Education Policy | Post Primary | Preschool | Primary | Tertiary | Search

 


The wraps are off on the IS brand


Media Release

‘IS’ IS WHERE IT’S AT


After months of secrecy, the wraps are finally off on the IS brand.


Bright sparks at EIT’s ideaschool, Dr Suzette Major, centre, surrounded by students, from left, Emma Grapes, Morgan Price, Carol Goodier, Rosina Millman, Kirk Lambert, Liam Farrell, Amelia Haliday and Leah Pope.

Hitherto known to just a handful of Eastern Institute of Technology staff, the acronym – it was revealed at the November 9 launch – stands for ideaschool. The new name encompasses the spectrum of EIT arts programmes offered on the Hawke’s Bay campus, from visual arts and design, screen production and fashion design through to contemporary music performance.

The new brand and new name reflect a new philosophy which Head of School Dr Suzette Major says is based on three central pillars – creativity, collaboration and convergence.

“Creativity breathes life into new ideas,” the arts marketing expert told the capacity crowd attending the on-campus launch on Friday, 9 November. “And new ideas will be essential as we move through the 21st century.

“Convergence embraces interdisciplinarity – crossing boundaries to create something new, working across diverse knowledge areas to develop multiple ways to answer any one question.

“Collaboration celebrates difference and ensures individuals are not so individualistic that they become fragmented forces.”

Dr Major said the new ideaschool’s programmes, staff, facilities and philosophy were grounded in those three principles.

“They are our ideology, our bedrock, our way of being, our way of doing and our way of educating students for tomorrow – whatever that brings.”

The brand and name are the brainchild of two of the schools’ staff, graphic design lecturer Anthony Chiappin and print design lecturer Jerry Gull.

The pair explain the genesis of the concept.

“We had been working on a brand based on our new way of thinking – that we are not what we used to be; that we are something else.

“Attending the Semi-permanent Creative Conference in Auckland in May, we started sketching some thoughts. The central question for us was ‘where is it at?’, and we realised that was our answer. We are where it is at.”

Chiappin and Gull simultaneously homed in on the ideas half of the new name. The link with school took a little longer to evolve.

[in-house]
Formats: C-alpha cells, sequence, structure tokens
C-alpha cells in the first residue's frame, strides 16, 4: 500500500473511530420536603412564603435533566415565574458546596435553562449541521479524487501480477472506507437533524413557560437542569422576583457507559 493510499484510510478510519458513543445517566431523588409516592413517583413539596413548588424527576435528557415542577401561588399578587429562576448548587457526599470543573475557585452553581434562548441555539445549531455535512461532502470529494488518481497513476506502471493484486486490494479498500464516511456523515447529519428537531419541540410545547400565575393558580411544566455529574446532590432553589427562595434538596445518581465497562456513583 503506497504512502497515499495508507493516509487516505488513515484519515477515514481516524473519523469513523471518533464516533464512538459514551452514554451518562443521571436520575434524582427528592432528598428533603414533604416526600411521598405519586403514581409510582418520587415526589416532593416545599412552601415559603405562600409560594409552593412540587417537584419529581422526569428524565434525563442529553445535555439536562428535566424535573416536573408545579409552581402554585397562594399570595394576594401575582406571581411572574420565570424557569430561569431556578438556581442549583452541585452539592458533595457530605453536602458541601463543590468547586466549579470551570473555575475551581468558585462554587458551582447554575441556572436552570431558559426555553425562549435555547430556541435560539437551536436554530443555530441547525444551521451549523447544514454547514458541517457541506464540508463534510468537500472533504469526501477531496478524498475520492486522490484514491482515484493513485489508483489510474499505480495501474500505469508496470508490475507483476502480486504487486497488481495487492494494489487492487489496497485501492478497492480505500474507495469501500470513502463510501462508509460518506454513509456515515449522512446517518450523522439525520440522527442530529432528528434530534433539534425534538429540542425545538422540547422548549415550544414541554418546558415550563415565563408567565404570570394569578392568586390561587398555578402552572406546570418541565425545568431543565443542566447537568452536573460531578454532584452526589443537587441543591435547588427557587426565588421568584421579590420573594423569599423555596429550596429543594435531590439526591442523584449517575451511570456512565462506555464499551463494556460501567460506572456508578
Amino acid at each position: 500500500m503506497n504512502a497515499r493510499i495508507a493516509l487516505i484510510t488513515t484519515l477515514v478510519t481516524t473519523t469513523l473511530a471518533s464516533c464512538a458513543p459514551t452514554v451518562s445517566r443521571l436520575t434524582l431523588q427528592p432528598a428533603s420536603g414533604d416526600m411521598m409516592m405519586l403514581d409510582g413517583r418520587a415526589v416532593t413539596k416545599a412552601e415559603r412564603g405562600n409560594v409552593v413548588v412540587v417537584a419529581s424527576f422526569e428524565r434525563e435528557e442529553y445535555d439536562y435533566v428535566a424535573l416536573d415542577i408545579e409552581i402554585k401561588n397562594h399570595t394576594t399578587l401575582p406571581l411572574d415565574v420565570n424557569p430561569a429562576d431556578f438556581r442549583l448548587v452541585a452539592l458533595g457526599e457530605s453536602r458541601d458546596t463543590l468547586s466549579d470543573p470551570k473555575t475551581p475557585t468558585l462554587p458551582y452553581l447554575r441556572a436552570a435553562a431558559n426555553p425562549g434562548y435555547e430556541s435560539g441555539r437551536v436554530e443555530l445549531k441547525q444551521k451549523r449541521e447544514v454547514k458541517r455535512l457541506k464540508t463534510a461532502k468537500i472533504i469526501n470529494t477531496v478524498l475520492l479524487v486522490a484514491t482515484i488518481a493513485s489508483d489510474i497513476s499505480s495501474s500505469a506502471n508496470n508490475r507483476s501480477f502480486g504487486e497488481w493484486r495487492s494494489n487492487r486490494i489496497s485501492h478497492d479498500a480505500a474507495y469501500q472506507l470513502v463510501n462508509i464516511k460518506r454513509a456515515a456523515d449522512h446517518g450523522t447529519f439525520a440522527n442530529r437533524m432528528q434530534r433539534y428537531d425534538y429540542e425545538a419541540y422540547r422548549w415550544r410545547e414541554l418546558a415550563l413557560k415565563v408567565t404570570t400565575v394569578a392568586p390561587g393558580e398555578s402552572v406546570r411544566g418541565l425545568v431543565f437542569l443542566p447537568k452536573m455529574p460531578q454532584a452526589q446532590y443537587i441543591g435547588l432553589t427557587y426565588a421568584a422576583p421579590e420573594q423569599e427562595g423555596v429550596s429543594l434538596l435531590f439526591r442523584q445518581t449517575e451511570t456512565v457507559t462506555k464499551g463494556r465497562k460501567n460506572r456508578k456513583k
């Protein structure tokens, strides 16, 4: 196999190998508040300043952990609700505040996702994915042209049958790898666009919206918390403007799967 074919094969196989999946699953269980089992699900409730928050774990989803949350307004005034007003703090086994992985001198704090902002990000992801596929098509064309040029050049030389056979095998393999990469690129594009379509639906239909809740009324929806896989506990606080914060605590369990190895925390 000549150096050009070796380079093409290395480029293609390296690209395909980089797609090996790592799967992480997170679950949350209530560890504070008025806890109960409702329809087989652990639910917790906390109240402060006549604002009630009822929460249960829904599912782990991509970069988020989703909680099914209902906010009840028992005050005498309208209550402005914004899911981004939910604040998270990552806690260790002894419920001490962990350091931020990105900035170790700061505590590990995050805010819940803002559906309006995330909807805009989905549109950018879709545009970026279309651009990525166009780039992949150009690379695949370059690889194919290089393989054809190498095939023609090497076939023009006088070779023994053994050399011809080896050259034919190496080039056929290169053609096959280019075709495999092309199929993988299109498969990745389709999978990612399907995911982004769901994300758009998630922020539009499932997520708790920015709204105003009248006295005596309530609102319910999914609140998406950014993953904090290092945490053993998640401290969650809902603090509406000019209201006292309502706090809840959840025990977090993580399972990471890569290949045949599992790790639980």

“We considered ‘studio’ but felt that was a term more generally associated with the creative work force. We wanted a title that reflects our educational role. And that is how it happened.

“The brand is global and not just about Hawke’s Bay or even New Zealand. We are positioning the school in a wider context and are aiming to grow its reputation and attract students from overseas as well as from Hawke’s Bay and elsewhere in New Zealand.

“The branding places us within a contemporary educational paradigm – it is pushing the boundaries straight away.”

Dr Major agrees with the lecturers’ view that the brand provides a broad base for promoting the school more widely. “This is where it is at,” she concludes. “ideaschool – arts and thinking.”

ends

© Scoop Media

 
 
 
 
 
Culture Headlines | Health Headlines | Education Headlines

 

Scoop Review Of Books: Rushing For Gold

The first section focuses particularly on the Victorian connections – commercial, legal, mining and personal, including migration statistics. But for me the most interesting chapters were in the middle sections about the people of the goldfields. More>>

Comedy Festival Review: VOTE BATT

The political campaigning in the US over the last eight months or so has provided a stark insight into how far political candidates are willing to go. This background came into focus as “former comedian” – now politician – Tim Batt ushered people up into the front seats, passing out badges and taking photographs with his not entirely adoring public... More>>

HRH QEII's 90th: New Zealand Post Birthday Stamps Fit For A Queen

New Zealand Post is celebrating the Queen’s 90th birthday with a special series of stamps and a limited edition silver coin. The Queen was born on 21 April 1926. To mark her birthday, New Zealand Post has produced ‘lenticular’ or moving stamps that feature nine different images of the Queen on just three stamps. More>>

ALSO:

Anzac Day: A Time To Stand Against Hatred

The Human Rights Commission says ANZAC Day is a time for New Zealanders to remember those things our grandparents stood for and stand up against intolerance and prejudice. More>>

ALSO:

Get More From Scoop

 
 

LATEST HEADLINES

 
 
 
 
Education
Search Scoop  
 
 
Powered by Vodafone
NZ independent news